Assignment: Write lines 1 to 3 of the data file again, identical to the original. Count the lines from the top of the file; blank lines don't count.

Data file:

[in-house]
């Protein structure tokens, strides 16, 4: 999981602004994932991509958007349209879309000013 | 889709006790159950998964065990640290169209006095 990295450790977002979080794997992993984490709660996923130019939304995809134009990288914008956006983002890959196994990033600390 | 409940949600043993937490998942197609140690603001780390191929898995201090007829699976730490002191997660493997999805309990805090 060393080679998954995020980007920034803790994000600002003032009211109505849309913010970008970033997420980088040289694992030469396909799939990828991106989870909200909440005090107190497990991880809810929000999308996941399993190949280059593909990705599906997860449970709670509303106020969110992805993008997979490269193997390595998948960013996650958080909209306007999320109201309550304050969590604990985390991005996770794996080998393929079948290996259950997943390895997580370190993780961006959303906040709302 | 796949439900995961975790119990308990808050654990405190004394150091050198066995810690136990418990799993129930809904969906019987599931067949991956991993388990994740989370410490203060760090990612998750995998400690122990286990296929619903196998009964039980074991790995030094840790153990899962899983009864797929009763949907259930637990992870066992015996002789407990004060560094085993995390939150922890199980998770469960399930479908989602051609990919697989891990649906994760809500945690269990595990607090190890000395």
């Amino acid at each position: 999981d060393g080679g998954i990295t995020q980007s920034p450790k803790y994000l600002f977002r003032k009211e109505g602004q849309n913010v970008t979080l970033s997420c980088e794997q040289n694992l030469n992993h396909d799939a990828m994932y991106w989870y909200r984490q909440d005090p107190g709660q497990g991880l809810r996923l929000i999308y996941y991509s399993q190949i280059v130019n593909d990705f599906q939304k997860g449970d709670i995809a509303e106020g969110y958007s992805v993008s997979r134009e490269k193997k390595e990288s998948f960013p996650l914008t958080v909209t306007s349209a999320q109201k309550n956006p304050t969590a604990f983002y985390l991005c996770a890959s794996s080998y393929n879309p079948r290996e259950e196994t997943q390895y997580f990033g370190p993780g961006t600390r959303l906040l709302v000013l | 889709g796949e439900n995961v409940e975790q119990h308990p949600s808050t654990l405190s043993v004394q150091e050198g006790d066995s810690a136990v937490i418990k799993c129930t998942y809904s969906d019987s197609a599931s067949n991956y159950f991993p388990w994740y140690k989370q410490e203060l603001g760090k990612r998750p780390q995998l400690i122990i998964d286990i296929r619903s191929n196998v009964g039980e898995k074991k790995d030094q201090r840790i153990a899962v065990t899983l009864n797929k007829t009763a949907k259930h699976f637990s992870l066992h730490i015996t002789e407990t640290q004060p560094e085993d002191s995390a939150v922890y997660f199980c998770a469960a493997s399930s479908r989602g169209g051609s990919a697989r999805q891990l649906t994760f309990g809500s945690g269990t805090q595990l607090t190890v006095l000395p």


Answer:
[in-house]
């Protein structure tokens, strides 16, 4: 999981602004994932991509958007349209879309000013 | 889709006790159950998964065990640290169209006095 990295450790977002979080794997992993984490709660996923130019939304995809134009990288914008956006983002890959196994990033600390 | 409940949600043993937490998942197609140690603001780390191929898995201090007829699976730490002191997660493997999805309990805090 060393080679998954995020980007920034803790994000600002003032009211109505849309913010970008970033997420980088040289694992030469396909799939990828991106989870909200909440005090107190497990991880809810929000999308996941399993190949280059593909990705599906997860449970709670509303106020969110992805993008997979490269193997390595998948960013996650958080909209306007999320109201309550304050969590604990985390991005996770794996080998393929079948290996259950997943390895997580370190993780961006959303906040709302 | 796949439900995961975790119990308990808050654990405190004394150091050198066995810690136990418990799993129930809904969906019987599931067949991956991993388990994740989370410490203060760090990612998750995998400690122990286990296929619903196998009964039980074991790995030094840790153990899962899983009864797929009763949907259930637990992870066992015996002789407990004060560094085993995390939150922890199980998770469960399930479908989602051609990919697989891990649906994760809500945690269990595990607090190890000395």
């Amino acid at each position: 999981d060393g080679g998954i990295t995020q980007s920034p450790k803790y994000l600002f977002r003032k009211e109505g602004q849309n913010v970008t979080l970033s997420c980088e794997q040289n694992l030469n992993h396909d799939a990828m994932y991106w989870y909200r984490q909440d005090p107190g709660q497990g991880l809810r996923l929000i999308y996941y991509s399993q190949i280059v130019n593909d990705f599906q939304k997860g449970d709670i995809a509303e106020g969110y958007s992805v993008s997979r134009e490269k193997k390595e990288s998948f960013p996650l914008t958080v909209t306007s349209a999320q109201k309550n956006p304050t969590a604990f983002y985390l991005c996770a890959s794996s080998y393929n879309p079948r290996e259950e196994t997943q390895y997580f990033g370190p993780g961006t600390r959303l906040l709302v000013l | 889709g796949e439900n995961v409940e975790q119990h308990p949600s808050t654990l405190s043993v004394q150091e050198g006790d066995s810690a136990v937490i418990k799993c129930t998942y809904s969906d019987s197609a599931s067949n991956y159950f991993p388990w994740y140690k989370q410490e203060l603001g760090k990612r998750p780390q995998l400690i122990i998964d286990i296929r619903s191929n196998v009964g039980e898995k074991k790995d030094q201090r840790i153990a899962v065990t899983l009864n797929k007829t009763a949907k259930h699976f637990s992870l066992h730490i015996t002789e407990t640290q004060p560094e085993d002191s995390a939150v922890y997660f199980c998770a469960a493997s399930s479908r989602g169209g051609s990919a697989r999805q891990l649906t994760f309990g809500s945690g269990t805090q595990l607090t190890v006095l000395p």